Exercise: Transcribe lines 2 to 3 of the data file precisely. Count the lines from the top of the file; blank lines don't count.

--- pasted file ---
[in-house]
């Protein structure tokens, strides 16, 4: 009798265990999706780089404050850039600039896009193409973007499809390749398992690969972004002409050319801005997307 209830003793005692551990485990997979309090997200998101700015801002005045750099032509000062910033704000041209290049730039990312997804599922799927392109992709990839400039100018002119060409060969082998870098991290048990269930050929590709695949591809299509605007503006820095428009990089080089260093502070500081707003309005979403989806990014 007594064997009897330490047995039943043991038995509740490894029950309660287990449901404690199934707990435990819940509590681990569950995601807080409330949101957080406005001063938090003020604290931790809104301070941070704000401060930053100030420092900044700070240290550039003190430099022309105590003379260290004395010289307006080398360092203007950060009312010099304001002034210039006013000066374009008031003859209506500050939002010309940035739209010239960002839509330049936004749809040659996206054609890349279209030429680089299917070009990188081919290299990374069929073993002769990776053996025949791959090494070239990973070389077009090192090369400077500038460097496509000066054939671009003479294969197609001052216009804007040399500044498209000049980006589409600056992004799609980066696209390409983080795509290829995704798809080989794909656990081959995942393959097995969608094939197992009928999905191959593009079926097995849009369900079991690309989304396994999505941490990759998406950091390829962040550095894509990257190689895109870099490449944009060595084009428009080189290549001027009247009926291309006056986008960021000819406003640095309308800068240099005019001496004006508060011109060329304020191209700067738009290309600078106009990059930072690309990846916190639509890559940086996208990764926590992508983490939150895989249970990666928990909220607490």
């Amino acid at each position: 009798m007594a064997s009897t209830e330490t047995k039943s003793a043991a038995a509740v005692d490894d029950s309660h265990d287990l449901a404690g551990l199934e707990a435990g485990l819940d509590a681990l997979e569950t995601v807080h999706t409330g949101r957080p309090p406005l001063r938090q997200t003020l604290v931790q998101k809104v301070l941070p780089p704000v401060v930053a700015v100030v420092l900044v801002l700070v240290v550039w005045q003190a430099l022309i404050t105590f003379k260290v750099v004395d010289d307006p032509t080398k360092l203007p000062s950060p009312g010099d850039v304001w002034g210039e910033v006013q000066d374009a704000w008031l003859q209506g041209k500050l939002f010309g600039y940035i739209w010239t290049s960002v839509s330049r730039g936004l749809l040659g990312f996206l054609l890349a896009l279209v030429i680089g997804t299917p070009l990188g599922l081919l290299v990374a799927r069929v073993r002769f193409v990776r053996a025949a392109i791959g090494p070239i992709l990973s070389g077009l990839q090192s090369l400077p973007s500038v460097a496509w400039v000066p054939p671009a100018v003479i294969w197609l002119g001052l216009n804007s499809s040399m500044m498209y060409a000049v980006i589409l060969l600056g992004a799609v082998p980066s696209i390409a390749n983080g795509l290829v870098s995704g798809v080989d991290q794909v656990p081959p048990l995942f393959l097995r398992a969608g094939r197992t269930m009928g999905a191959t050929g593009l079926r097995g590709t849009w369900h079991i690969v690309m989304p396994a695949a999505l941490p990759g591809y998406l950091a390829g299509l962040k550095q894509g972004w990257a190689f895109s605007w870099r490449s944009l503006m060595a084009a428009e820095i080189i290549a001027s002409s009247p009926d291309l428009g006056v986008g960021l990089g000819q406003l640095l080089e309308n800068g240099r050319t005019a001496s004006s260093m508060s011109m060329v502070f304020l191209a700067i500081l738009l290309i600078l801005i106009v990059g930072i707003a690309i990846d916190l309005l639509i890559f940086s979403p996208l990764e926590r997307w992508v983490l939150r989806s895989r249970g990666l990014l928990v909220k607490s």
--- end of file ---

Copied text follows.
């Protein structure tokens, strides 16, 4: 009798265990999706780089404050850039600039896009193409973007499809390749398992690969972004002409050319801005997307 209830003793005692551990485990997979309090997200998101700015801002005045750099032509000062910033704000041209290049730039990312997804599922799927392109992709990839400039100018002119060409060969082998870098991290048990269930050929590709695949591809299509605007503006820095428009990089080089260093502070500081707003309005979403989806990014 007594064997009897330490047995039943043991038995509740490894029950309660287990449901404690199934707990435990819940509590681990569950995601807080409330949101957080406005001063938090003020604290931790809104301070941070704000401060930053100030420092900044700070240290550039003190430099022309105590003379260290004395010289307006080398360092203007950060009312010099304001002034210039006013000066374009008031003859209506500050939002010309940035739209010239960002839509330049936004749809040659996206054609890349279209030429680089299917070009990188081919290299990374069929073993002769990776053996025949791959090494070239990973070389077009090192090369400077500038460097496509000066054939671009003479294969197609001052216009804007040399500044498209000049980006589409600056992004799609980066696209390409983080795509290829995704798809080989794909656990081959995942393959097995969608094939197992009928999905191959593009079926097995849009369900079991690309989304396994999505941490990759998406950091390829962040550095894509990257190689895109870099490449944009060595084009428009080189290549001027009247009926291309006056986008960021000819406003640095309308800068240099005019001496004006508060011109060329304020191209700067738009290309600078106009990059930072690309990846916190639509890559940086996208990764926590992508983490939150895989249970990666928990909220607490």
């Amino acid at each position: 009798m007594a064997s009897t209830e330490t047995k039943s003793a043991a038995a509740v005692d490894d029950s309660h265990d287990l449901a404690g551990l199934e707990a435990g485990l819940d509590a681990l997979e569950t995601v807080h999706t409330g949101r957080p309090p406005l001063r938090q997200t003020l604290v931790q998101k809104v301070l941070p780089p704000v401060v930053a700015v100030v420092l900044v801002l700070v240290v550039w005045q003190a430099l022309i404050t105590f003379k260290v750099v004395d010289d307006p032509t080398k360092l203007p000062s950060p009312g010099d850039v304001w002034g210039e910033v006013q000066d374009a704000w008031l003859q209506g041209k500050l939002f010309g600039y940035i739209w010239t290049s960002v839509s330049r730039g936004l749809l040659g990312f996206l054609l890349a896009l279209v030429i680089g997804t299917p070009l990188g599922l081919l290299v990374a799927r069929v073993r002769f193409v990776r053996a025949a392109i791959g090494p070239i992709l990973s070389g077009l990839q090192s090369l400077p973007s500038v460097a496509w400039v000066p054939p671009a100018v003479i294969w197609l002119g001052l216009n804007s499809s040399m500044m498209y060409a000049v980006i589409l060969l600056g992004a799609v082998p980066s696209i390409a390749n983080g795509l290829v870098s995704g798809v080989d991290q794909v656990p081959p048990l995942f393959l097995r398992a969608g094939r197992t269930m009928g999905a191959t050929g593009l079926r097995g590709t849009w369900h079991i690969v690309m989304p396994a695949a999505l941490p990759g591809y998406l950091a390829g299509l962040k550095q894509g972004w990257a190689f895109s605007w870099r490449s944009l503006m060595a084009a428009e820095i080189i290549a001027s002409s009247p009926d291309l428009g006056v986008g960021l990089g000819q406003l640095l080089e309308n800068g240099r050319t005019a001496s004006s260093m508060s011109m060329v502070f304020l191209a700067i500081l738009l290309i600078l801005i106009v990059g930072i707003a690309i990846d916190l309005l639509i890559f940086s979403p996208l990764e926590r997307w992508v983490l939150r989806s895989r249970g990666l990014l928990v909220k607490s």